The New HouseIn 1954, this was the last building to be added to the township – the first new building for at least 80 years. Lots of these ‘timber houses’ were constructed in the mid-20th century to provide housing for forestry, farming and factory workers.
Eddie MacCallum and his family called it “The New House” to differentiate it from Eddie’s House, which they then called “the old house”. This is the only house in the township to have a garden with flowers, mainly for display, instead of a kailyard for growing food, which could now be bought from shops. But old ways die hard and tucked around the side of the house Eddie MacCallum had a small vegetable patch.
[caption id="attachment_21634" align="alignnone" width="494"] Willie Weir and son David outside the New House.[/caption]
The house was built in 1954. Eddie’s House was no longer considered fit for occupation because it had no flush lavatory, bathroom or hot running water. A number of Scottish landowners faced similar challenges. Tenant farmers’ houses and shepherd’s bothies often fell short of improved housing standards. The Argyll Estate solved the problem by purchasing high-quality timber house kits, like the one this building was constructed from.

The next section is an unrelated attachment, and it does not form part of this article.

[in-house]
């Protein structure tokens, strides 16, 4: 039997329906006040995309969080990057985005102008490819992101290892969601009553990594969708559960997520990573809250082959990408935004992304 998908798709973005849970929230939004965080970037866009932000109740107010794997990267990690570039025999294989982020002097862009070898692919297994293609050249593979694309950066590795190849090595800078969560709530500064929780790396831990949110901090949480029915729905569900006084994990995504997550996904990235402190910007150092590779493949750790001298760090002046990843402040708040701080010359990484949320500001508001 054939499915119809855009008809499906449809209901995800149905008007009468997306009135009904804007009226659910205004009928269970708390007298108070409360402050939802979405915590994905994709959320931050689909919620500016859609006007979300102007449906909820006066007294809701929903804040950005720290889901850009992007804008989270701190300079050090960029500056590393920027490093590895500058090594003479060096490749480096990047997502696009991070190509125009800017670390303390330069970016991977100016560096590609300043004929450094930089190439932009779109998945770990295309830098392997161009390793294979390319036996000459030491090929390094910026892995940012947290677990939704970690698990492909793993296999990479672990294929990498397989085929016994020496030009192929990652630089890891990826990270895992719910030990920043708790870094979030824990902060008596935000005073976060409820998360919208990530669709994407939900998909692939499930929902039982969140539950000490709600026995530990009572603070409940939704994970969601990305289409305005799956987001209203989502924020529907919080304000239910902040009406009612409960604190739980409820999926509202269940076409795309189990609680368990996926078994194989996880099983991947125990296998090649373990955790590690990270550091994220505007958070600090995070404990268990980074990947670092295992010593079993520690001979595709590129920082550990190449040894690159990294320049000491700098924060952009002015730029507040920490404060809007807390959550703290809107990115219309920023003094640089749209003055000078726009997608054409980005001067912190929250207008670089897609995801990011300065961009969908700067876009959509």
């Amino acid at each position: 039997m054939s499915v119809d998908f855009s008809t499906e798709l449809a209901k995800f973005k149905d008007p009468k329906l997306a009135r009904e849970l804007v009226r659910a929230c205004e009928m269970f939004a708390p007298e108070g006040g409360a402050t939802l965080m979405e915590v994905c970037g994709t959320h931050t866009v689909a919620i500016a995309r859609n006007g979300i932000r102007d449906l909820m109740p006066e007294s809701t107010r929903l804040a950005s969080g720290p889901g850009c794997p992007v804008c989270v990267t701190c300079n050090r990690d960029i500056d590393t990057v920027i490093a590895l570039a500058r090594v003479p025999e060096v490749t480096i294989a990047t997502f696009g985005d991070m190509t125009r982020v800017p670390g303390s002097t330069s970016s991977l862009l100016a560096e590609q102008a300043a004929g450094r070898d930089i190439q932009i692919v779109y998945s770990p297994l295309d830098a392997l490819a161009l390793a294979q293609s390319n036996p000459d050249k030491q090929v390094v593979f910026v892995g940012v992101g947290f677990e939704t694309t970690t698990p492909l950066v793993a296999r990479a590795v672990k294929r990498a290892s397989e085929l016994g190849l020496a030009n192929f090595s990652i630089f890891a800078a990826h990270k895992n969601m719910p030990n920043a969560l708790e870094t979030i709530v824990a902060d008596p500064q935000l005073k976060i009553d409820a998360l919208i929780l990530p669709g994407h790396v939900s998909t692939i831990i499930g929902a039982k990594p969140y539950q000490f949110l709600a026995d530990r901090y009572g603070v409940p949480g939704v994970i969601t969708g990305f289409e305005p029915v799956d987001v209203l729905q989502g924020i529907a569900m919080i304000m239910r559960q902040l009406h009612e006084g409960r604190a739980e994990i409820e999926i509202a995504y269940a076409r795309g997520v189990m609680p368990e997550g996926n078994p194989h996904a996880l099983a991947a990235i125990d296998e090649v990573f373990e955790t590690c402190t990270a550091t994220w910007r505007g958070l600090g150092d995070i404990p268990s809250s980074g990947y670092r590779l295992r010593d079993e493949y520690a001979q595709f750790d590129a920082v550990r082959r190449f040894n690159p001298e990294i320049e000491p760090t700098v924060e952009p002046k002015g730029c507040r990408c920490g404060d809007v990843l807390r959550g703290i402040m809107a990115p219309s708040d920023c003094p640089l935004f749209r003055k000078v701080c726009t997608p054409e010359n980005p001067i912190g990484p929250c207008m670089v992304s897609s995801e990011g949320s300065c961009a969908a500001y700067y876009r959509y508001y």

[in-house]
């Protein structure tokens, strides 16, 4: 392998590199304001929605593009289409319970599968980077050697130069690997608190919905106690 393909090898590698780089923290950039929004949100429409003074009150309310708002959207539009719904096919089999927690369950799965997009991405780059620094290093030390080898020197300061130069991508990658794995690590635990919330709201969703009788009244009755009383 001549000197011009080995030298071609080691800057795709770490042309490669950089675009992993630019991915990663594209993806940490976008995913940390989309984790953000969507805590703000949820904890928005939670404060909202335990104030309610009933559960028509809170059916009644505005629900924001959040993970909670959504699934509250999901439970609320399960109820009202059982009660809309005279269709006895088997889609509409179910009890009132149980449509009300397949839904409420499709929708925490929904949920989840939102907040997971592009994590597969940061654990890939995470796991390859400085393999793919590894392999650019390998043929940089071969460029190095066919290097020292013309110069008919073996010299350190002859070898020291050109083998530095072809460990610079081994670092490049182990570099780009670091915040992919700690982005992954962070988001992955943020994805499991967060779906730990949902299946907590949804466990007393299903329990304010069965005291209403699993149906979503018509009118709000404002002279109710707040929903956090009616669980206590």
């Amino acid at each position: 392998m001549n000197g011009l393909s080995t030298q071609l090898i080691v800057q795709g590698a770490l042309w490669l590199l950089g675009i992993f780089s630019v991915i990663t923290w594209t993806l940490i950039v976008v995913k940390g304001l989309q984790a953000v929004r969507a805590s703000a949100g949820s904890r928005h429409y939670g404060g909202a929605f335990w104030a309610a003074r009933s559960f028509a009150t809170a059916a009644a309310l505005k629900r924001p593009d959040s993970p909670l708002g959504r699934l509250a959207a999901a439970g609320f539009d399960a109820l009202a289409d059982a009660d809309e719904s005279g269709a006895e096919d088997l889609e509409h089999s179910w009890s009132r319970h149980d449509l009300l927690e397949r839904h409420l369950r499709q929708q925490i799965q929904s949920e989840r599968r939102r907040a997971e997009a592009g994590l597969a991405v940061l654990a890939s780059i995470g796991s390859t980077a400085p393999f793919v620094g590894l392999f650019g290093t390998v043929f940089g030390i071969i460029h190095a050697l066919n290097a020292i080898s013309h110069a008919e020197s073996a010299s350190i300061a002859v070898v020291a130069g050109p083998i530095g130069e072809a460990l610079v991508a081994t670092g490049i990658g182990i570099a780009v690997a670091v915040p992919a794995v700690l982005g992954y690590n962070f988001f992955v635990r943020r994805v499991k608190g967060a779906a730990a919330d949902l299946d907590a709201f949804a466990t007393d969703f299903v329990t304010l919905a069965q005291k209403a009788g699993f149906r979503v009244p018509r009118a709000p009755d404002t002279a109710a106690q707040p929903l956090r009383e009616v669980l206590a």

In the 1980s the original fence was taken down and the garden was grassed over, but Ann and Willie Weir remembered a line of daffodils planted along the fence. When we re-created the garden, these showed us where to put the fence. The neatness of the garden is a stark contrast to the rough farmland surrounding the house. The close proximity of farm work to the house is clear in a photograph taken by Young Eddie MacCallum in the mid-1950s – the house is almost hidden by a haystack only fifteen yards from the front door.
[caption id="attachment_21633" align="alignnone" width="692"] Peggy and Eddie MacCallum in the living room of the New House, around 1960.[/caption]
To read more about the New House and the family that lived here, click here.
[caption id="attachment_21636" align="alignnone" width="497"] Goods and furniture bought in Glasgow for the New House in the summer of 1954, including a 6 pint electric kettle and ‘fireside chair’.[/caption]
[caption id="attachment_21635" align="alignnone" width="1024"] This plan shows the layout of the interior of the house. It remains the same inside today.[/caption]
[caption id="attachment_23236" align="alignnone" width="608"] Netty Fotheringham holding David Weir outside the New House in the summer of 1964.[/caption]